Have a planned and targeted strategy using the media to tell that story.

Every day, local, national and global media platforms are seeking stories. It’s all about CONTENT. It’s all about proving to the media you have a story, you have the background, you have the chops, and you have the material they can use to tell the story. Without it, you are often dismissed to the electronic dust bin of the news cycle.

By the end of 2018, video comprised more than 80% of what is uploaded as content to websites. Where once there was just a newspaper, there is now a website fighting for video content. Desperate for podcast material. Tossing aside written releases. There is social media reaching targeted thousands or millions with the right content. There are emerging sites every day that are micro-targeting their audience, and in that audience are corporate donors and people wanting to be involved in a cause.

NGO’s and non-profit organizations face uphill battles all the time. And in today’s media driven world, they are also facing huge skepticism by the media as to their message. That’s because NGO’s need to rethink their strategy and dedicate themselves to delivering a message, a story line, that the media can not pass up.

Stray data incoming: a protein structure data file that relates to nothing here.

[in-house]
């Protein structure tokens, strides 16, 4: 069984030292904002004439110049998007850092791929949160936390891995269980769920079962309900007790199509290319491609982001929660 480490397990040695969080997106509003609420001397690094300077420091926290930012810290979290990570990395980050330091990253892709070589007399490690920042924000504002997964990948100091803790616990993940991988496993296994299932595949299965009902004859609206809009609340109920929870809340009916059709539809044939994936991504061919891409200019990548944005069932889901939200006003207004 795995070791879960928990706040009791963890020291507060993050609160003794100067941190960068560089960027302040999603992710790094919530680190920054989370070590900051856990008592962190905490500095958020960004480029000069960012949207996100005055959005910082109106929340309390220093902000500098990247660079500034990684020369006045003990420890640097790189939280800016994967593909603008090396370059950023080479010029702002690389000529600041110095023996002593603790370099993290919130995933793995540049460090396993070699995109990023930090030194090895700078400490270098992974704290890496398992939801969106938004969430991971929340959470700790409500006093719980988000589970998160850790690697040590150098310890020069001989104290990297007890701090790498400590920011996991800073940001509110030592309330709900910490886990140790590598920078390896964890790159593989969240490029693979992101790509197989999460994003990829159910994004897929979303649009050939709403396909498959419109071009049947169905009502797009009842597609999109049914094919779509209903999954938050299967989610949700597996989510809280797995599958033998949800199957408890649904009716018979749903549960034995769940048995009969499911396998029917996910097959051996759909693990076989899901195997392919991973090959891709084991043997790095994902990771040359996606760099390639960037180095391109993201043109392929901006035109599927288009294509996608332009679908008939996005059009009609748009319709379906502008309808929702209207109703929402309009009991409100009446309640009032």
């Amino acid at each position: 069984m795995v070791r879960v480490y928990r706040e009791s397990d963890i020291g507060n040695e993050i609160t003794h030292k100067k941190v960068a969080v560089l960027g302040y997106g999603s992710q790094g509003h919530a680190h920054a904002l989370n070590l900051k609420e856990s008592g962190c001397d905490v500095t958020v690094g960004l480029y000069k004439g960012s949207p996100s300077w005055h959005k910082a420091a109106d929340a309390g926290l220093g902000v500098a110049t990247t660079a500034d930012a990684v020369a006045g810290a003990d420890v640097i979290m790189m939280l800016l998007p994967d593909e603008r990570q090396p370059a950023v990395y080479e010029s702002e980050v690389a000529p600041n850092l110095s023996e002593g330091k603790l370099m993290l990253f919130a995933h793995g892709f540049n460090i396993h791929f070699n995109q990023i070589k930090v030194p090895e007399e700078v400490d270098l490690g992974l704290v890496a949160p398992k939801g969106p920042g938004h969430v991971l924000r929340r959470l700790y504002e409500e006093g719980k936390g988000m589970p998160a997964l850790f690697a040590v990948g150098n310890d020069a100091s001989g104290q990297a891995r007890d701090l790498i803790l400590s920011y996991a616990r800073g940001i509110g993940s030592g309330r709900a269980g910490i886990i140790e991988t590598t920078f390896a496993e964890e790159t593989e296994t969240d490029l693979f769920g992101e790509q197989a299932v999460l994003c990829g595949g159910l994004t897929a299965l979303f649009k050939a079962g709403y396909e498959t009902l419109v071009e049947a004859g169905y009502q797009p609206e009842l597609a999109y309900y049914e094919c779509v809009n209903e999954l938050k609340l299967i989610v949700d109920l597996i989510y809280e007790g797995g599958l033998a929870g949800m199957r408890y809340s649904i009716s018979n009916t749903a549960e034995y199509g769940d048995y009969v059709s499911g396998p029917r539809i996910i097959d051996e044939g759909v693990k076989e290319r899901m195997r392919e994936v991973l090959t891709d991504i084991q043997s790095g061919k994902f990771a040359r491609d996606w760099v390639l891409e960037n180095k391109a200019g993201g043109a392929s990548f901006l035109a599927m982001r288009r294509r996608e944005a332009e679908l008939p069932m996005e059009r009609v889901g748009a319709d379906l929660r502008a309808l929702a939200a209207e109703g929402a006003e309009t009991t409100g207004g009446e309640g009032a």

It’s all about proving to them your relevancy in a world being buried in easily available irrelevant fluff and nonsense.

Developed after working closely with charitable organizations of every size, these are the Top 5 ways I encourage and work with non-profit organizations in getting the most bang for their buck and getting their message properly distributed.

1. Tell a story and have the content to go with it. Every charity has great human stories, about the people who work for them and those they serve. Interview these people. Produce those short form video and audio features that will deliver your story to the newsrooms, the site managers, the platform content managers, the people who make decisions every day about what they feature.